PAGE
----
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New summer program lets students of ancient Greek jump a year ahead

08/23/2018

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Students in Greek immersion summer course
Chuck Oughton, who has completed a two-year position as a post-doctoral fellow in Classics, recognizes the students who assisted him during the USU Summer Intensive Program in Greek. From left, Jacob Hayden, Alec Smitten and Jessi Mellinthin, who attended a graduation luncheon following the seven-week course.

Classics professor and student of history Mark Damen should probably know better, but he is willing to place money on this bet.

Ancient Greek, he states, “is one of the hardest languages to learn.”

Not only has it been a couple of millennia since ancient Greek has been spoken daily, but it’s ultra-complex in its syntax and grammar. According to Damen, a professor of Classics, “learning ancient Greek takes real commitment.”

For that same number of centuries, scholars seeking to master the language of Homer, Greek tragedy and the Bible have had to resort to memorization. Such efforts, says Damen, get pretty intense when students are confronted with a “gigantic chart” of, well, tenses.

That’s why he is delighted with the successful conclusion in late July of the USU Summer Intensive Program in Greek. The seven-week immersive plunge into ancient Greek  introduced to Utah an entirely new and different path to learning Greek.

According to Damen, youngsters in ancient Greece did not sit around on rock benches  memorizing “is”, “was” “were” or “will.” They grew up learning instinctively that, for instance, “will” indicates something in the future, he said.

That innate ability to absorb meaning is the crux of a new form of ancient Greek instruction that has traditionalists like Damen shaking their heads.

Called “Lexis,” the Greek word for reading, the intensive learning system was introduced at the University of Texas at Austin in the 1970s by linguist and classicist Gareth Morgan.

Damen marvels as the effectiveness of Lexis, which crunches what a student normally learns in one academic year into a tenth of the time. A student who completes the summer course is basically propelled into upper-division Greek study, skipping an entire year.

Although the method has been internationally successful, it’s rarely been taught outside of intensive summer courses on the Austin campus. When its creator died in the mid-1990s, the linguistics system went fallow for a while, said Damen.

There are several reasons Lexis has not spread in popularity. Ancient Greek is a “monstrosity” to learn digitally, said Damen, because it doesn’t use the alphabet we do. But, most importantly, Morgan, the system’s creator, never published his textbook, instead relying for decades on his handwritten hand-outs and a small group of graduate students trained to teach Greek his way.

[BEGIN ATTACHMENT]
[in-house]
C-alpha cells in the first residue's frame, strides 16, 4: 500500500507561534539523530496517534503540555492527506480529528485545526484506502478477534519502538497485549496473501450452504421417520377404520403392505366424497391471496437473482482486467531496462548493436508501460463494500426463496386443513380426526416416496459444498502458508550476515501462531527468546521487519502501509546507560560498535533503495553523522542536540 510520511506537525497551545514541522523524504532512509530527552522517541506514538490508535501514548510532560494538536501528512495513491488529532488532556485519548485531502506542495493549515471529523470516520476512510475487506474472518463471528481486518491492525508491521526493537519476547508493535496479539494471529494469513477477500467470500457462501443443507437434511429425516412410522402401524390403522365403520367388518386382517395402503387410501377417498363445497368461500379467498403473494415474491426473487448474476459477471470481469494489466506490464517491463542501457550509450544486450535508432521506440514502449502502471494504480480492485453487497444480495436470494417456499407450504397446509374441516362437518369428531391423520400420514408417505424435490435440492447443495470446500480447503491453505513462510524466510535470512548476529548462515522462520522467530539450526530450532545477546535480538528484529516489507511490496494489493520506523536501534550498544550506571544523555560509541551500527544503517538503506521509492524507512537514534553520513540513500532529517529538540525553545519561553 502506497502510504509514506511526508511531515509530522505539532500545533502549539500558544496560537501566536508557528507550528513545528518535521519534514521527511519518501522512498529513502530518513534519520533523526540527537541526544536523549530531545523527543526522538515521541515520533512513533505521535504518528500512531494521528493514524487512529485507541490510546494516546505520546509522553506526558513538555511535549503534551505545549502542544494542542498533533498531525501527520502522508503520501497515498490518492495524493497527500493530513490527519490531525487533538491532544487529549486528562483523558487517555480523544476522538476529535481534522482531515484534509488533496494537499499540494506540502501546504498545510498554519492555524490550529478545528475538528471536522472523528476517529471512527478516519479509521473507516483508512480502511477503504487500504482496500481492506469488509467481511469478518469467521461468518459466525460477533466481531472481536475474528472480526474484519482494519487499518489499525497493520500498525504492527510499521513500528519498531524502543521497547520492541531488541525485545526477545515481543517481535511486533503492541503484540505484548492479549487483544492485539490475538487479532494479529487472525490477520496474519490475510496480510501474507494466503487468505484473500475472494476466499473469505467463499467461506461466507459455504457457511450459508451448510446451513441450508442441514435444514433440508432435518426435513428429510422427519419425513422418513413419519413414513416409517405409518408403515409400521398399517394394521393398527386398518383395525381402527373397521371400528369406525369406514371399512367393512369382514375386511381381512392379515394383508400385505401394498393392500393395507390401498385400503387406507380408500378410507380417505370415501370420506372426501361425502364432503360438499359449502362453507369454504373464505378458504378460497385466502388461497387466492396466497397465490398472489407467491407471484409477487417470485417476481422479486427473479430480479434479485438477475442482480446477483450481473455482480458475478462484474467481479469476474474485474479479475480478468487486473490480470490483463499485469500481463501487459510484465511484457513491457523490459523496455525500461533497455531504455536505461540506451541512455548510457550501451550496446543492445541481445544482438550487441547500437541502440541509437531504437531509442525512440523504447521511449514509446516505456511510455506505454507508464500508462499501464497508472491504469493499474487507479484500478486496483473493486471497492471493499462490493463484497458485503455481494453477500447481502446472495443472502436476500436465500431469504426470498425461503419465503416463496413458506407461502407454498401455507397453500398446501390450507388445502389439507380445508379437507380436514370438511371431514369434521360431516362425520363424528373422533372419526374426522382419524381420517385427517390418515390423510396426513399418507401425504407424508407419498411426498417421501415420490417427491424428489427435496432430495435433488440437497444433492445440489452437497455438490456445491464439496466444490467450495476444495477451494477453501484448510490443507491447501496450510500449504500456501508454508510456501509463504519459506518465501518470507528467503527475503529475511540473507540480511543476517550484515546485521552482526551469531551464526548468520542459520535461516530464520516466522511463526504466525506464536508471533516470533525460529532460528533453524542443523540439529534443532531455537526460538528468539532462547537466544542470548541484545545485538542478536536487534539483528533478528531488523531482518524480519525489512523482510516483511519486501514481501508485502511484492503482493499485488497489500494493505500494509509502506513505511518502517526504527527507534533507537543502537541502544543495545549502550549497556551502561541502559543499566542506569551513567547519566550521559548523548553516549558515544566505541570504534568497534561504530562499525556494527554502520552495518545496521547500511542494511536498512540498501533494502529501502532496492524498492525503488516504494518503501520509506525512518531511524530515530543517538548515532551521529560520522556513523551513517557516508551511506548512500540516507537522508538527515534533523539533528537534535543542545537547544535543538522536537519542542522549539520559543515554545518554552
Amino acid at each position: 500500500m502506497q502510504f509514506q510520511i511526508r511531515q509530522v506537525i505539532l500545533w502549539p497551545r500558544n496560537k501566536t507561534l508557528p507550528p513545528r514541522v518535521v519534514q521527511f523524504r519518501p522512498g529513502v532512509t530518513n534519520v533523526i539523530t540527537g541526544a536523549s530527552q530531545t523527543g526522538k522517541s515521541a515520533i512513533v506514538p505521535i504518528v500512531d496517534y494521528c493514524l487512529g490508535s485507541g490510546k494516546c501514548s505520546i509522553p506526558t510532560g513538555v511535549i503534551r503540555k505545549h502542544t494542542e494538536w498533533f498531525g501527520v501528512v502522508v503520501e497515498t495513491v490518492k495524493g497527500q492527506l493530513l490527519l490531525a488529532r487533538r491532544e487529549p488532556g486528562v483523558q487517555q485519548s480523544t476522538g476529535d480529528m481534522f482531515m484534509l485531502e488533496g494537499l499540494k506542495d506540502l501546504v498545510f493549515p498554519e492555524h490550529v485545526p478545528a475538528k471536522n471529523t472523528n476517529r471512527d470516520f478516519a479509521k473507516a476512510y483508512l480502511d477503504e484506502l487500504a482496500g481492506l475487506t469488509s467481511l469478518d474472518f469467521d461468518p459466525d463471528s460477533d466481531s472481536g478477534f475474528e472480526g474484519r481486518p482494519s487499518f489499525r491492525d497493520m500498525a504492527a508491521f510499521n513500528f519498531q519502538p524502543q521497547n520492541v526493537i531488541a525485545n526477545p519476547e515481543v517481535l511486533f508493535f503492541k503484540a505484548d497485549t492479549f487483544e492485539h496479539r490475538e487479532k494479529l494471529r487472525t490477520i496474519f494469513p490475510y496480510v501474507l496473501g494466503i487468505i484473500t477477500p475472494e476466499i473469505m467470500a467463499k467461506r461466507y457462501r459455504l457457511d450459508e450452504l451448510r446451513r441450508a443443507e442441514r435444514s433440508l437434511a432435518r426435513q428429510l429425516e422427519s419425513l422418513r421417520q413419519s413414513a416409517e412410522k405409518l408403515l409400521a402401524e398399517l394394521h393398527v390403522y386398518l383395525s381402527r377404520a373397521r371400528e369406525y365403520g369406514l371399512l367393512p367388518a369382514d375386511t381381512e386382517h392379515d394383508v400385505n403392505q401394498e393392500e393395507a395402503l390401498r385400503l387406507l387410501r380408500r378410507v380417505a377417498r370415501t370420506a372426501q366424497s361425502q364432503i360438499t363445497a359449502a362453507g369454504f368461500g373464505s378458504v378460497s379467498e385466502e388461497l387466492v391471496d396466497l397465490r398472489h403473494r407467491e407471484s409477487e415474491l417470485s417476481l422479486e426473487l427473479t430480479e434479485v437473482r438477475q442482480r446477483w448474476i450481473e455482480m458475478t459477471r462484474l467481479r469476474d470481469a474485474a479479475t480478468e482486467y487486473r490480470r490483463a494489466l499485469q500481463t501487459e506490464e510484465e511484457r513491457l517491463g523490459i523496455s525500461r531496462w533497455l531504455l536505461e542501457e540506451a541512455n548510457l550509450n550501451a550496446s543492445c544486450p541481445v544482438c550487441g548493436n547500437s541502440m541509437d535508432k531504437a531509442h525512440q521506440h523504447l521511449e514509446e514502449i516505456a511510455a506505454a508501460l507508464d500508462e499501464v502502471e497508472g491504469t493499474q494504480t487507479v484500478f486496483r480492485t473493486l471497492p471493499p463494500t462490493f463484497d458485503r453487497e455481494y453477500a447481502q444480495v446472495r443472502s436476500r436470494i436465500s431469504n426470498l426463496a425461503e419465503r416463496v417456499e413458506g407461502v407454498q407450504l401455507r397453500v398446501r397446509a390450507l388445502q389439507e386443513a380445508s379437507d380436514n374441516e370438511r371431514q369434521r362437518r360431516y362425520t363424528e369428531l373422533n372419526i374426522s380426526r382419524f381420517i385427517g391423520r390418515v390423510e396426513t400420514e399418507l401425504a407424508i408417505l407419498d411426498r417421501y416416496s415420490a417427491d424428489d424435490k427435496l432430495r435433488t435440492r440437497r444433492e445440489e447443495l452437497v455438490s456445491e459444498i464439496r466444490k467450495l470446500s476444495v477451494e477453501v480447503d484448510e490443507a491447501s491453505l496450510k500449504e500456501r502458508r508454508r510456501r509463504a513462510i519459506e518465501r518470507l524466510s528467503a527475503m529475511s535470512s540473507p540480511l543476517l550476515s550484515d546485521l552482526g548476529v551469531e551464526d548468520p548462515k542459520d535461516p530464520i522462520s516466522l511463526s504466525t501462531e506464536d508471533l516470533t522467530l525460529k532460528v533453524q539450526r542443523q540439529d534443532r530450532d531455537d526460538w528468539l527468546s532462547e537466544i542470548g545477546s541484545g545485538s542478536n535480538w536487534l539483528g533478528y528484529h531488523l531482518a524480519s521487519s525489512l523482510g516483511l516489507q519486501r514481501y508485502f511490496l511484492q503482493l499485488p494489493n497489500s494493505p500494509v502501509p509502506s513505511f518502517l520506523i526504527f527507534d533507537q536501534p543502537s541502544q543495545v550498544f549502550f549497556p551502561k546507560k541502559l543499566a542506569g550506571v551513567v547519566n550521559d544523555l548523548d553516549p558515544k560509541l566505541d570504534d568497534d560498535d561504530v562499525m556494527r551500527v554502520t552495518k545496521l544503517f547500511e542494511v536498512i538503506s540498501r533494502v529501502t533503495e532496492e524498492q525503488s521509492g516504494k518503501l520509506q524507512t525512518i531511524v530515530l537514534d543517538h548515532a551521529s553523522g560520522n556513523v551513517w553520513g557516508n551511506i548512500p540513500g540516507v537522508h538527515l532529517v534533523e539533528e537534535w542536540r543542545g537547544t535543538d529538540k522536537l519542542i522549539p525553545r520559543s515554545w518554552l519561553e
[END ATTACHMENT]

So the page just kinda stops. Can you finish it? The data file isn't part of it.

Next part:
Fortuitously for USU, one of those grad students just completed a two-year post-doctoral fellowship in the Classics program. Indeed, Chuck Oughton is the co-author of a new textbook, Lexis: Reading Ancient Greek, based on Morgan’s method.

Oughton recently accepted a tenure-track position in Classics at Brigham Young University in Provo — a distance close enough that Damen hopes the summer class will continue in future years, possibly as a state-wide endeavor.

The Lexis system is so different from traditional forms of teaching ancient Greek that Damen frowns and shakes his head when asked if he could teach it. “It works better to get younger people who are simply more flexible in their thinking,” he said.

Like most classicists, Damen learned ancient Greek by “memorizing hundreds of paradigms,” he said. Lexis instead uses the “markers” that children instinctively learn as they grow older. Then, said Damen, “students learn the irregularities as they run into them.”

Traditionally, ancient Greek is a two-year endeavor. By the end of the first year (two semesters), the typical student has mastered grammar and started reading basic ancient texts. In contrast, by day 11 Lexis has students reading the words of Herodotus, the “father of history,” in their original form.

This 2018 summer seminar graduated ten students, said Damen. Among them were a couple of philosophy majors who wanted access to Plato, Aristotle and other great philosophers. Others were Religious Studies majors who were interested in reading the New Testament in Greek. And then, he adds, “we had some people do it because they’re just nerds.”

The Greek language has so evolved over the centuries, just as English has, that its ancient form would be unrecognizable to modern Greeks. Socrates, a 5th century BC resident of Athens, could not read a 21st-century newspaper any more than a modern newspaper reader could slog through Old English.

Worldwide, programs in ancient Greek have fallen victim to budget cuts and interest, said Damen. That’s why he excitedly describes the summer camp as a “wonderful thing.”

“We’re building something that ties us to these essential elements of our civilization. The Bible? Greek tragedy? Homer? These are huge,” he said. “These are foundational structures of our civilization — and now students can have direct contact with them in their original context and language and expression.”